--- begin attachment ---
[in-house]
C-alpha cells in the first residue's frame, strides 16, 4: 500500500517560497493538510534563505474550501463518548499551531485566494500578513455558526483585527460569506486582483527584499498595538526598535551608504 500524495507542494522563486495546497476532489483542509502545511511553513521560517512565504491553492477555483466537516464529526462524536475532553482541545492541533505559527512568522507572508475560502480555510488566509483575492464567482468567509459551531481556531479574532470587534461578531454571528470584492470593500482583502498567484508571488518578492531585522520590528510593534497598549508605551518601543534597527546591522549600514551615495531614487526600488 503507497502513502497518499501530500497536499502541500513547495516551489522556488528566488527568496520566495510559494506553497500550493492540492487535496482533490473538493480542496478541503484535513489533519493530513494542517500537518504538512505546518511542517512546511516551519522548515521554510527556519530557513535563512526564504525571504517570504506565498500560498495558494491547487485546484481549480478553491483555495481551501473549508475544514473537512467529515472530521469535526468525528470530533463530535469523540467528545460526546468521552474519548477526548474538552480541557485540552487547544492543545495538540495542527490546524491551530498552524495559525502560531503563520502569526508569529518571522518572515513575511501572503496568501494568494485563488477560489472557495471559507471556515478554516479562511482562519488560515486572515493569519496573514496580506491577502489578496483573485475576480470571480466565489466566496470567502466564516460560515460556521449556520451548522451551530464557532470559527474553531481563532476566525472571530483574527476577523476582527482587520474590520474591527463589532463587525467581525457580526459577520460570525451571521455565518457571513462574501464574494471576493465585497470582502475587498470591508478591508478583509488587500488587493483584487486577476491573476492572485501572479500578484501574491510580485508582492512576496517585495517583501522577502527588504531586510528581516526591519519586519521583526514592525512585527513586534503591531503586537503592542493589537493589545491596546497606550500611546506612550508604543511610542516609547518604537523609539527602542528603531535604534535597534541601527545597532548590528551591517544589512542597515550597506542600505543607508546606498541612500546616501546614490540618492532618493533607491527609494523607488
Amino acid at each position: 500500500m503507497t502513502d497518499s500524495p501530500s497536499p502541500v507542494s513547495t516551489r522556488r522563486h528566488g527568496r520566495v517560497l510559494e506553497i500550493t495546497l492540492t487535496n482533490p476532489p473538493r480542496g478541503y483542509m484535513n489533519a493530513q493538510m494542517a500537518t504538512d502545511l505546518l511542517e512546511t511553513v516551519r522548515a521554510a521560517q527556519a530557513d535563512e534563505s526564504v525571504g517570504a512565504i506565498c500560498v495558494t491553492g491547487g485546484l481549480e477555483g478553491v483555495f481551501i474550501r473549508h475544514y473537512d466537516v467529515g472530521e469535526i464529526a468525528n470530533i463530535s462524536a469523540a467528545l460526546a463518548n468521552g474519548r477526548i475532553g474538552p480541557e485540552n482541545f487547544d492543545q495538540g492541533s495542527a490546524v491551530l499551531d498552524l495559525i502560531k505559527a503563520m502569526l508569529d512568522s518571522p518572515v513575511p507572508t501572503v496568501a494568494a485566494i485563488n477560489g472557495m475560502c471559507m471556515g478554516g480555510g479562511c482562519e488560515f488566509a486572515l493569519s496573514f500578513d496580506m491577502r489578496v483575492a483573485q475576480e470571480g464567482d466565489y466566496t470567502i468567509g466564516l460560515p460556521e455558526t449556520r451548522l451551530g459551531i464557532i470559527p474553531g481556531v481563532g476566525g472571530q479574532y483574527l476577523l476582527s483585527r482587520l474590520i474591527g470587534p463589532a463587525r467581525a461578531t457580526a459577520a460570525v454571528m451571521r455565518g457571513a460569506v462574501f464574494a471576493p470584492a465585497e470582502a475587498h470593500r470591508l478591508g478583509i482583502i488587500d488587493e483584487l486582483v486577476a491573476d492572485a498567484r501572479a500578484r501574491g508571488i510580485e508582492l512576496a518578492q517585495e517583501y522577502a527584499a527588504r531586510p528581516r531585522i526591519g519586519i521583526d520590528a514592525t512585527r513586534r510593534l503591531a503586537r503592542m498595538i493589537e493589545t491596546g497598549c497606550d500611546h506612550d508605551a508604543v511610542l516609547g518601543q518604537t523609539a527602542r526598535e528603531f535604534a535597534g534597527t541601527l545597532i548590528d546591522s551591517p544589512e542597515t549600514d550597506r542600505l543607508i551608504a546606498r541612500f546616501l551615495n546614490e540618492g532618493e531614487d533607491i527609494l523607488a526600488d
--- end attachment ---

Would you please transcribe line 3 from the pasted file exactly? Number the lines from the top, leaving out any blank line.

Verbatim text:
Amino acid at each position: 500500500m503507497t502513502d497518499s500524495p501530500s497536499p502541500v507542494s513547495t516551489r522556488r522563486h528566488g527568496r520566495v517560497l510559494e506553497i500550493t495546497l492540492t487535496n482533490p476532489p473538493r480542496g478541503y483542509m484535513n489533519a493530513q493538510m494542517a500537518t504538512d502545511l505546518l511542517e512546511t511553513v516551519r522548515a521554510a521560517q527556519a530557513d535563512e534563505s526564504v525571504g517570504a512565504i506565498c500560498v495558494t491553492g491547487g485546484l481549480e477555483g478553491v483555495f481551501i474550501r473549508h475544514y473537512d466537516v467529515g472530521e469535526i464529526a468525528n470530533i463530535s462524536a469523540a467528545l460526546a463518548n468521552g474519548r477526548i475532553g474538552p480541557e485540552n482541545f487547544d492543545q495538540g492541533s495542527a490546524v491551530l499551531d498552524l495559525i502560531k505559527a503563520m502569526l508569529d512568522s518571522p518572515v513575511p507572508t501572503v496568501a494568494a485566494i485563488n477560489g472557495m475560502c471559507m471556515g478554516g480555510g479562511c482562519e488560515f488566509a486572515l493569519s496573514f500578513d496580506m491577502r489578496v483575492a483573485q475576480e470571480g464567482d466565489y466566496t470567502i468567509g466564516l460560515p460556521e455558526t449556520r451548522l451551530g459551531i464557532i470559527p474553531g481556531v481563532g476566525g472571530q479574532y483574527l476577523l476582527s483585527r482587520l474590520i474591527g470587534p463589532a463587525r467581525a461578531t457580526a459577520a460570525v454571528m451571521r455565518g457571513a460569506v462574501f464574494a471576493p470584492a465585497e470582502a475587498h470593500r470591508l478591508g478583509i482583502i488587500d488587493e483584487l486582483v486577476a491573476d492572485a498567484r501572479a500578484r501574491g508571488i510580485e508582492l512576496a518578492q517585495e517583501y522577502a527584499a527588504r531586510p528581516r531585522i526591519g519586519i521583526d520590528a514592525t512585527r513586534r510593534l503591531a503586537r503592542m498595538i493589537e493589545t491596546g497598549c497606550d500611546h506612550d508605551a508604543v511610542l516609547g518601543q518604537t523609539a527602542r526598535e528603531f535604534a535597534g534597527t541601527l545597532i548590528d546591522s551591517p544589512e542597515t549600514d550597506r542600505l543607508i551608504a546606498r541612500f546616501l551615495n546614490e540618492g532618493e531614487d533607491i527609494l523607488a526600488d